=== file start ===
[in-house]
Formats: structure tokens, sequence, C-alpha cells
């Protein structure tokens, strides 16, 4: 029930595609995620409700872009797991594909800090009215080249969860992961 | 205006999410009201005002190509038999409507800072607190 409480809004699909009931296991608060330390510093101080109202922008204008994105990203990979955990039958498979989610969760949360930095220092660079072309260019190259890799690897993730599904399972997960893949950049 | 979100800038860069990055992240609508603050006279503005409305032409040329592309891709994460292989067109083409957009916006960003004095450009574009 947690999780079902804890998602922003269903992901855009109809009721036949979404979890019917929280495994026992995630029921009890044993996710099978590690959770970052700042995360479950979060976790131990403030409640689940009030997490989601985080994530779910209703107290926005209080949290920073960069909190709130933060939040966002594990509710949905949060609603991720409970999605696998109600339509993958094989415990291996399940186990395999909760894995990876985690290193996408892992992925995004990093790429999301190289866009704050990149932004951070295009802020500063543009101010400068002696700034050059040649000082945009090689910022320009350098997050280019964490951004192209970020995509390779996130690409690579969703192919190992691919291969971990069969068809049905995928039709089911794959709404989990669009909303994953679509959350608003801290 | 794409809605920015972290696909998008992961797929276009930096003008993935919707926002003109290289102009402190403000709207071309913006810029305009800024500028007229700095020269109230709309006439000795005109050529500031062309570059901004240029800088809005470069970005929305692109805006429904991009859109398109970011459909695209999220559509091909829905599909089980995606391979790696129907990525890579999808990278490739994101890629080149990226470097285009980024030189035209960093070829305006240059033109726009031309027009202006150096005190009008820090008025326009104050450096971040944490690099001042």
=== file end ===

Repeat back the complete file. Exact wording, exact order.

[in-house]
Formats: structure tokens, sequence, C-alpha cells
């Protein structure tokens, strides 16, 4: 029930595609995620409700872009797991594909800090009215080249969860992961 | 205006999410009201005002190509038999409507800072607190 409480809004699909009931296991608060330390510093101080109202922008204008994105990203990979955990039958498979989610969760949360930095220092660079072309260019190259890799690897993730599904399972997960893949950049 | 979100800038860069990055992240609508603050006279503005409305032409040329592309891709994460292989067109083409957009916006960003004095450009574009 947690999780079902804890998602922003269903992901855009109809009721036949979404979890019917929280495994026992995630029921009890044993996710099978590690959770970052700042995360479950979060976790131990403030409640689940009030997490989601985080994530779910209703107290926005209080949290920073960069909190709130933060939040966002594990509710949905949060609603991720409970999605696998109600339509993958094989415990291996399940186990395999909760894995990876985690290193996408892992992925995004990093790429999301190289866009704050990149932004951070295009802020500063543009101010400068002696700034050059040649000082945009090689910022320009350098997050280019964490951004192209970020995509390779996130690409690579969703192919190992691919291969971990069969068809049905995928039709089911794959709404989990669009909303994953679509959350608003801290 | 794409809605920015972290696909998008992961797929276009930096003008993935919707926002003109290289102009402190403000709207071309913006810029305009800024500028007229700095020269109230709309006439000795005109050529500031062309570059901004240029800088809005470069970005929305692109805006429904991009859109398109970011459909695209999220559509091909829905599909089980995606391979790696129907990525890579999808990278490739994101890629080149990226470097285009980024030189035209960093070829305006240059033109726009031309027009202006150096005190009008820090008025326009104050450096971040944490690099001042």